Monday, July 10, 2006

TV storyboards and the rocking chair effect

Fade up to establishing shot ext. park. Truck in to park bench. Cut to closer shot of park bench. Truck in to close up of object in hand. Truck out to reveal...... TOO MANY CAMERA MOVES.
Sorry. That is not directed at any board or board artist in particular. It is a made up representation of something I see far too often when watching/working on TV shows. I call this the rocking chair effect. When the board artist or director feel the need to constantly keep the camera moving either in and out or back and forth across the screen. I think it may be easy to forget that the animator will be adding the acting to the shot or sequence and that if we are constantly moving we will miss the point. Of course there are exceptions to this but I feel they are few and far between.
Moving the camera for the sake of moving it or because it might look cool can be very distracting and the viewer may get confused as to what the intent of the scene is. As a viewer you may not register what is bothering you right away but you may decide you are not enjoying the show.
Imagine you are sitting in a restaurant with two other people sitting across from you. You are listening to their conversation. Your head moves back and forth as your attention switches from one person to another. Do you see what is happening between the two people talking or do you simply tune it out as you focus on the conversation in front of you. Imagine this as a series of " cuts" back and forth. If you were turning your head slowly from one person to another your attention changes from the two people talking to what is happening in the restaurant between them. Think of this as a pan. Now if there is absolutely nothing else happening in the restaurant and you pan slowly back and forth between the conversation it's going to get pretty boring. So you speed up the pan. Well now your just being silly. There's still nothing else going on between them and you are making yourself dizzy.
We humans view the world in a very linear fashion. In a sense we live on a 3D chess board but only perceive one board surface at a time. Too much movement back and forth or up and down disrupts our enjoyment of the world around us.
In boarding unless that is the purpose you might want to rethink why you decided to put a truck in there. It may be animation but it's also the "illusion of life". It still needs to follow the basic rules of film making. At least till those rules are successfully broke.
Feel free to disagree!

1 comment:

Doc Savageland said...

How can one disagree with such irrefutable logic? Did Hitchcock or John Ford ever jump back and forth around the location like a monkey with ATD? I don’t think so. Nope the sad reality is, when it comes to cinema or film language, animation is an artistically dead medium.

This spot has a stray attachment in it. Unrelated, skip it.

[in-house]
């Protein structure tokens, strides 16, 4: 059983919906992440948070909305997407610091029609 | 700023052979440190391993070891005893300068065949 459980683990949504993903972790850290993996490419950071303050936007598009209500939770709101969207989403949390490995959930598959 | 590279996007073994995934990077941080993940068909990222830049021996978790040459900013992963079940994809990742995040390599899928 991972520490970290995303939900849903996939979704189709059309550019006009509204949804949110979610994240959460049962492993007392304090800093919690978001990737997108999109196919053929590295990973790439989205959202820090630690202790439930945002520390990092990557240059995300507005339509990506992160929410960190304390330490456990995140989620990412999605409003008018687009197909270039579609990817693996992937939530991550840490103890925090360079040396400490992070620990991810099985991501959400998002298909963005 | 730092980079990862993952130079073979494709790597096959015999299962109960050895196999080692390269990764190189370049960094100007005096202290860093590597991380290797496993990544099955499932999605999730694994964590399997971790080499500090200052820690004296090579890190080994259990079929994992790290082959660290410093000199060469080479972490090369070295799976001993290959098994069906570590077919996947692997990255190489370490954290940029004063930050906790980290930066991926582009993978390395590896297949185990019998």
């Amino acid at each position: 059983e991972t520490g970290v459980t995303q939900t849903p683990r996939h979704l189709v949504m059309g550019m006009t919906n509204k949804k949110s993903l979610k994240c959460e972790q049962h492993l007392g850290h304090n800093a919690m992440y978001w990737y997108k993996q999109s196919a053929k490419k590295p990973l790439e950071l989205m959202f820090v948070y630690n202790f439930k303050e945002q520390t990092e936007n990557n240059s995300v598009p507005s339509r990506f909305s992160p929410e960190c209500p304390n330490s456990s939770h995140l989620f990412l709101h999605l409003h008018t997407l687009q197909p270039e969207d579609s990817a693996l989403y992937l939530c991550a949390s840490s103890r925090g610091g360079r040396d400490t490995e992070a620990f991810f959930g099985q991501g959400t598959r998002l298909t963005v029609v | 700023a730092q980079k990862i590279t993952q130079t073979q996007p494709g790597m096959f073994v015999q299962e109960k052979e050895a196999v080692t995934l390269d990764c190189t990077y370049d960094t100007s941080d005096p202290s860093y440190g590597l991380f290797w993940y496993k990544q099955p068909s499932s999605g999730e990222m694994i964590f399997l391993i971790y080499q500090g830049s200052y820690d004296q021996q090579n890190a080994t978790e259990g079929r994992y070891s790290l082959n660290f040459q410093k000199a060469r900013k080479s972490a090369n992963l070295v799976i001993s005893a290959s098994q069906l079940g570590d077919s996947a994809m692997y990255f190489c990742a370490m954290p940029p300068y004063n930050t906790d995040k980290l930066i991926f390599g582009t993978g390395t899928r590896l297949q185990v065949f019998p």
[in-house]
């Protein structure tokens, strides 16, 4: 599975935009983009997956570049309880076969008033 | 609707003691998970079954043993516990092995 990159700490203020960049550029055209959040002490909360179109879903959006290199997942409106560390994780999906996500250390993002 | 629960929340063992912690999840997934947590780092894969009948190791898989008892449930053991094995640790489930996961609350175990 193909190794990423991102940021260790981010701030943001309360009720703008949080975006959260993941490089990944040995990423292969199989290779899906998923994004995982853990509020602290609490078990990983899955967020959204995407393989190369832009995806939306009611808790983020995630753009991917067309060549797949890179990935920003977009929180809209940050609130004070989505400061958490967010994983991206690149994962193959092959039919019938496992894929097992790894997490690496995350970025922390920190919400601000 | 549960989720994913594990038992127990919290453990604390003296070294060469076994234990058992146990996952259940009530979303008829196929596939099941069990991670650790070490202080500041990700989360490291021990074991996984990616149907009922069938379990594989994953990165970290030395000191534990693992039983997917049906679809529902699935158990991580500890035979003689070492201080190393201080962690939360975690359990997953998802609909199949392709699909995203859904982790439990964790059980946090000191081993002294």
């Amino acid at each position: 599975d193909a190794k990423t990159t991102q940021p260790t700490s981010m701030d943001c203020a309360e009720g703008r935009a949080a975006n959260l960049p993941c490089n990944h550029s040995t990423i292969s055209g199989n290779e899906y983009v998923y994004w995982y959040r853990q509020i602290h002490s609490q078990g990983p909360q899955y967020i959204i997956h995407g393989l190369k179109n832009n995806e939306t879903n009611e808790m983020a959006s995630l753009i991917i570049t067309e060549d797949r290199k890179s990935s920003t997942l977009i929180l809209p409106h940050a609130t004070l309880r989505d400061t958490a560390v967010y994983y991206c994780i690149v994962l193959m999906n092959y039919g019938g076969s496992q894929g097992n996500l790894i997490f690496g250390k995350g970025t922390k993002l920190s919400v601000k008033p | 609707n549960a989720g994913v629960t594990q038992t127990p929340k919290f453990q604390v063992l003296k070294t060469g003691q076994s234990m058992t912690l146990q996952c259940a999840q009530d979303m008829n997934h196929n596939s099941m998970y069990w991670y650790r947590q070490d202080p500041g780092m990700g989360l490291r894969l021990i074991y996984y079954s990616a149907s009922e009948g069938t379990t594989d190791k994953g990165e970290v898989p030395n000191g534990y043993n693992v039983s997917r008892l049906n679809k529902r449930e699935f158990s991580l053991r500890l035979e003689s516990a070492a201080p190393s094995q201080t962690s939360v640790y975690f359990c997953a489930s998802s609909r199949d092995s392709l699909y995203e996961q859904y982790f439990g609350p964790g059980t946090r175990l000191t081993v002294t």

Yes I said artistically dead. Folks, for those of you out there unfamiliar with the workings of the animation industry, you might find it a bit odd that the directors of animated TV shows and movies never, if ever, do the storyboards. This means that some hired help is deciding every shot you see in any cartoon. Not the director. The director just looks over the storyboards and might make some changes, but this is the limit of their involvement in the visual storytelling. An animation director is more of a design/ storyboard supervisor. This process limits the possibility of a visual impresario surfacing and breathing new life into a script, becasue the visuals are being done by a storyboard 'team.' Would Martin Scorsese consider himself the director of a film, if someone else decided where the camera would be for every shot? No. He would never work under those conditions. Nor would any live action director.

It’s hard to know what animation is supposed to be. It’s so limited by it’s content (kids shows, animated musicals, manga, and scratchy “adult” programming), and most of it is done so inexpensively that the animators aren’t able to do as high a quality job as they can, or want to.

After this rant, I must say there are two examples to the contrary. Hayao Miyazaki and Brad Bird. I know they do have others drawing the storyboards as well, but they are far more involved in that process than usual. Their films actually look like real movies. It’s easy to watch them and forget you are watching animation.

You see the key to any really good cinema, is that you MUST have a point of view. Take a look at any great classic film, and you will see the director’s point of view of the story. Any scene can be shot a million ways, and still be right. But when a great director films something, they know where the camera should go because they have something they want to say about the story, and only by putting the camera in a specific place will that message be put across. That’s what’s missing in today’s storyboards, a vision, or point of view. Most storyboard artists just look at the script and make a visual mock-up of the script. What’s in the script is on the board, with a few extra sight gags for time pacing. That’s not a vision.